SASC to Vote on Hagel Nomination Tomorrow
President Obama's nomination of former Senator Chuck Hagel to be the next Secretary of Defense (SecDef) will come to a vote in the Senate Armed Services Committee (SASC) tomorrow, February 12. SASC will take up the nomination at 2:30 pm ET.
His nomination is quite controversial and SASC Chairman Carl Levin (D-MI) postponed a vote planned for last week after Republicans insisted that Hagel provide more information. The White House, however, is anxious to get a new SecDef in place before scheduled NATO meetings in Brussels next week.
Senate Democrats hope to get the nomination cleared by SASC tomorrow and through the Senate on Thursday. The committee vote is expected to be party-line and since there are 14 Democrats and 12 Republicans, it should pass.
Sen. John McCain (R-AZ) had to step down from his position as top Republican (Ranking Member) on the committee because of Senate Republican term limit rules, but he continues to be a member of the committee and his voice still carries significant weight. In response to insistence by some of his Republican colleagues that Hagel provide more information about his finances, McCain said in a statement today that Hagel has "fulfilled the rigorous requirements that the Committee demands of every Presidential nominee to be Secretary of Defense." Some Republicans have threatened to walk out of the vote. McCain made clear that he would not participate in any walkout that "would be disrespectful to Chairman Levin and at odds with the best traditions of the Senate Armed Services Committee."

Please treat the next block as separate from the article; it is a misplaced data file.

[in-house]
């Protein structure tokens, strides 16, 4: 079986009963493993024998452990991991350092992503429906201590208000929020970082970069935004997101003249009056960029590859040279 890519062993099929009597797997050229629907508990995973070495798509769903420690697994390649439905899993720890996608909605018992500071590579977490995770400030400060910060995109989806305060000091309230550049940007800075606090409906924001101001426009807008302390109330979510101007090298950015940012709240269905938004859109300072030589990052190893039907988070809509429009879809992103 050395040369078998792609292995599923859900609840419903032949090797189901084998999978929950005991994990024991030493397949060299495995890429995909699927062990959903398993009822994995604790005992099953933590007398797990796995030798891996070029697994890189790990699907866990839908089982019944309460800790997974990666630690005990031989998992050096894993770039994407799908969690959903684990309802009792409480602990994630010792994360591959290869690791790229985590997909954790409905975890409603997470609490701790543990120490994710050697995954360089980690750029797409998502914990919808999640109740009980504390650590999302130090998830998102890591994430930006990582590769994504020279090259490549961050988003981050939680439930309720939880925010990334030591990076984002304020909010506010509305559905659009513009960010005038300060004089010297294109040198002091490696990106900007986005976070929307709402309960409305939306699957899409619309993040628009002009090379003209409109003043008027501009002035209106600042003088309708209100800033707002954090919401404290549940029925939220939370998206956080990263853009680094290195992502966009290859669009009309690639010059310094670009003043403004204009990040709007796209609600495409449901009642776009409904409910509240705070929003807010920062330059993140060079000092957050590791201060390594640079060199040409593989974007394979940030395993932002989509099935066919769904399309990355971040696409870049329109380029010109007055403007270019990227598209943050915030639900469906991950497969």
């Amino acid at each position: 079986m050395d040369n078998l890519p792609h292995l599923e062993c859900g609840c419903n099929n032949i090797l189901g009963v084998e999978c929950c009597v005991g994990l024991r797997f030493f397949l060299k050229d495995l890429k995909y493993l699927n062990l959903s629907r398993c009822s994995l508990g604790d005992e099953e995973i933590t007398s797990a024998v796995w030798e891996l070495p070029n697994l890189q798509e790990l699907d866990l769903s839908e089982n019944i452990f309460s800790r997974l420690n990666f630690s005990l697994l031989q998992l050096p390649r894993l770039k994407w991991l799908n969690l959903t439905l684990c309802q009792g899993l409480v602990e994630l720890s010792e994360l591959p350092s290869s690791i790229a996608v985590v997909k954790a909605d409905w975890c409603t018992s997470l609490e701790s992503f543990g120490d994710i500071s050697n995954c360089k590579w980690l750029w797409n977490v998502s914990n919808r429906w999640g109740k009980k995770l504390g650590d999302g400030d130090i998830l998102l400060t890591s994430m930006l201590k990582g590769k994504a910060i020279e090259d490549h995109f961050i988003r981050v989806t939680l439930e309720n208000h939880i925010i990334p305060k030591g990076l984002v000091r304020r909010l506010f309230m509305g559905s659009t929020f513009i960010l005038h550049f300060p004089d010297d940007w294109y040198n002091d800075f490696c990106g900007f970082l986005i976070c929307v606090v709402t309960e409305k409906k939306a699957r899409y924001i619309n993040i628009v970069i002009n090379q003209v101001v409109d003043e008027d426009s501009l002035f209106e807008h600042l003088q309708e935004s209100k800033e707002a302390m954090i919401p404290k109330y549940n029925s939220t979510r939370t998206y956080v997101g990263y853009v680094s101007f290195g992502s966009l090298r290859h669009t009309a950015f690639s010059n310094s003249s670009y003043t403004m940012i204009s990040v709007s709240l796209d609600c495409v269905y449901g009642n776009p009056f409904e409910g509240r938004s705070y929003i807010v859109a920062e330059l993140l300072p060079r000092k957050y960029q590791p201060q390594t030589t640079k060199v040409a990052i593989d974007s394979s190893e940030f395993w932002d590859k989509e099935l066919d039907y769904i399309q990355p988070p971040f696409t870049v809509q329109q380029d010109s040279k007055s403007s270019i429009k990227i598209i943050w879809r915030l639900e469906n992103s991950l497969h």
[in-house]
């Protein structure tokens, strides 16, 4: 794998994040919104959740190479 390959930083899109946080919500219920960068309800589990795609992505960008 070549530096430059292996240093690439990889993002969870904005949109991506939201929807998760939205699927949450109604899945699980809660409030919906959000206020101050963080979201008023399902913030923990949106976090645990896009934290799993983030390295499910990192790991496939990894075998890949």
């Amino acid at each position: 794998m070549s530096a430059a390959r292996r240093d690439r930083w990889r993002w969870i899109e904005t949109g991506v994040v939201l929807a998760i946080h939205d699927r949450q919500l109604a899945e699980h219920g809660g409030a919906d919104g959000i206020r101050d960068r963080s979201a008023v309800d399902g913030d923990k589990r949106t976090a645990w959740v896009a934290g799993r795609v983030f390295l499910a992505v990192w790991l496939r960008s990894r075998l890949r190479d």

McCain's statement today reiterated his strong reservations against Hagel's nomination, but he also opposes those in his party who have threatened to filibuster the nomination on the Senate floor. That group includes McCain's successor as SASC Ranking Member, Sen. James Inhofe (R-OK), who said on Fox News this weekend that he wants to require Hagel to get at least 60 votes and if that means a filibuster, he will mount one. McCain and others insist there has never been, and should not be, a filibuster on a Cabinet nomination, that it should be an up-or-down vote instead.
Hagel, a Republican, is opposed by many of those in his own party for a variety of reasons, including his positions on Israel and Iran. So far, all Senate Democrats apparently are prepared to vote for him if for no other reason than he is the President's choice. If the vote is decided by a simple majority, he will be confirmed since there are 53 Democrats. There also are 2 independents who usually vote with the Democrats. Only two Republicans (Cochran and Johanns) have indicated so far that they will vote for him, so if Republicans are successful in forcing a 60-vote margin, it will be close.
Correction: An earlier version of this article stated that one reason for wanting the Hagel nomination resolved quickly was because of a desire to have him in office before the NATO meetings next week, which is correct, but the article also said it was because Leon Panetta's last day in office was last Friday. Mr. Panetta gave his retirement speech on Friday, but has not yet left office.
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